Newspaper article The Evening Standard (London, England)

Nabila Is about to Give Birth -- and Lose Her Home; Makeshift Homes, Schools, Cafes, Mosques and Churches in the Calais 'Jungle' Migrant Camp Are to Be Demolished in the Next 48 Hours. David Churchill Met Families Facing an Uncertain Future as the Bulldozers Prepare to Move In

Newspaper article The Evening Standard (London, England)

Nabila Is about to Give Birth -- and Lose Her Home; Makeshift Homes, Schools, Cafes, Mosques and Churches in the Calais 'Jungle' Migrant Camp Are to Be Demolished in the Next 48 Hours. David Churchill Met Families Facing an Uncertain Future as the Bulldozers Prepare to Move In

Article excerpt

Byline: David Churchill

EIGHT months pregnant and clutching her back in pain from the Taliban bullet lodged near her spine, Nabila Nikzay tells of her fear about giving birth with her home only days from demolition.

The ramshackle caravan where she lives with husband, Nazir, 20, is one of about 143 set to be bulldozed by the French authorities at the "Jungle" migrant camp in Calais on Wednesday.

"We don't know what will happen to us, or with the delivery of the baby," said Mrs Nikzay, 20, who will be forced to give birth to her boy in the camp's makeshift medical centre. "I'm scared about the future and I feel scared here -- it's not a good place to live. We are feeling very uncomfortable here.

"We have problems with getting food and clothes but we don't know what to do. We want to come to a country like the UK as soon as possible."

Mrs Nikzay and her husband fled their native Afghanistan after the Taliban regained control of their neighbourhood when the US pulled out of the war-torn region. The militants shot her and her brother, suspecting they had aided the Americans.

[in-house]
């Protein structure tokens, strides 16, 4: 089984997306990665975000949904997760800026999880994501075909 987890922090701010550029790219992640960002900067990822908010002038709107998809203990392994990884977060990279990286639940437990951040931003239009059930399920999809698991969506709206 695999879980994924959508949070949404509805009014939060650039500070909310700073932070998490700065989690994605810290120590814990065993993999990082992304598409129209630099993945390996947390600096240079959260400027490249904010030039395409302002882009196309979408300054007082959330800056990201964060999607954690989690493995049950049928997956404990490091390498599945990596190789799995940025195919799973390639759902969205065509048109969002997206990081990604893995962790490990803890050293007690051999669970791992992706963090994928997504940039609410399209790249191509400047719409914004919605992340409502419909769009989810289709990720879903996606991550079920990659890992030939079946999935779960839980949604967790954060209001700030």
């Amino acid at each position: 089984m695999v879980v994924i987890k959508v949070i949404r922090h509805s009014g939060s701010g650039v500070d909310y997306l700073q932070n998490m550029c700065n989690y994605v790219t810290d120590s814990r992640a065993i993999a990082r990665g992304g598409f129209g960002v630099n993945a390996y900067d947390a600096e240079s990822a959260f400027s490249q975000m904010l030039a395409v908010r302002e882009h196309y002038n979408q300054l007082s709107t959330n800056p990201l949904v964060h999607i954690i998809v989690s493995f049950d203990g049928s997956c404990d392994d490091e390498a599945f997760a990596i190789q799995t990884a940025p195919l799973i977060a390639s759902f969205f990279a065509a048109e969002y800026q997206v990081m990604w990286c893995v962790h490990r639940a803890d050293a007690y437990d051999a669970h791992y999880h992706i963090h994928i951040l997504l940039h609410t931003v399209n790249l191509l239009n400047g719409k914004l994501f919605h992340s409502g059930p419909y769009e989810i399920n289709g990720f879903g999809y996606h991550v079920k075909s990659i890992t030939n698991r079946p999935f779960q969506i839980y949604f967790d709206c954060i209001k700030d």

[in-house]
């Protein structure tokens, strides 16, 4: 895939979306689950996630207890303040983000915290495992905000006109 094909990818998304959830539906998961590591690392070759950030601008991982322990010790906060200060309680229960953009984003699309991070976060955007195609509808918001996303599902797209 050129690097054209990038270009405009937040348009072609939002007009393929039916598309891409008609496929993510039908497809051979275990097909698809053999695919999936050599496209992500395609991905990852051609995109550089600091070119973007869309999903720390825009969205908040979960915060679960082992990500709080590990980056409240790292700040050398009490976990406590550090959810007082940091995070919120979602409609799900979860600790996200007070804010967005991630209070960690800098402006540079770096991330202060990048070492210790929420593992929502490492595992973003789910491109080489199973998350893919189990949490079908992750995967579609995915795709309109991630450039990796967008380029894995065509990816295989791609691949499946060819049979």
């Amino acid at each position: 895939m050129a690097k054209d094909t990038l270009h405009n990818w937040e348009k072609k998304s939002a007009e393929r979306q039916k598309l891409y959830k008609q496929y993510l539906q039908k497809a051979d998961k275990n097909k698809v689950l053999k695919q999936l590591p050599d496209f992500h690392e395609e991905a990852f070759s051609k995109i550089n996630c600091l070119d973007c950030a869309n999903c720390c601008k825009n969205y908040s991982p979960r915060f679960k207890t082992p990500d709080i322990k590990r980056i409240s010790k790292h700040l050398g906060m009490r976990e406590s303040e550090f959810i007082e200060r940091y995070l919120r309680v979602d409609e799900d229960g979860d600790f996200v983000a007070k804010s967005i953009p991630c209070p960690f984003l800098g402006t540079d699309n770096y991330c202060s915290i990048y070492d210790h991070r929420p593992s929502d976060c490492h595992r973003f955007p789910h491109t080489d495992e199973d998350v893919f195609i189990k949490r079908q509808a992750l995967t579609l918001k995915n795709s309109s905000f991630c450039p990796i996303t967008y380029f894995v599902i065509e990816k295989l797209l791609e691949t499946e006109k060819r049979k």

The Nikzays came to the camp three and a half months ago after walking long stretches and travelling by coach for six weeks through Iran, Turkey, Greece, Serbia and Macedonia before reaching Europe. Their only hope of keeping their makeshift home is if a judge halts the planned demolition. After a visit to the camp to reassess the situation, a court case will be held in Lille and a ruling handed down tomorrow.

The planned demolition of the southern part of the camp will lead to as many as 3,000 people -- from a total population of about 5,000 -- having their homes flattened, according to charities.

The area makes up about two thirds of the camp. Along with around 143 caravans, about 1,200 shelters -- makeshift wood and plastic huts -- are set to be razed.

According to a census taken on the ground by charity Help Refugees, about 400 of those affected by the demolition are children aged 10 to 17. Around 300 are unaccompanied.

Citizens UK says the situation is not fair on young children with no parents. …

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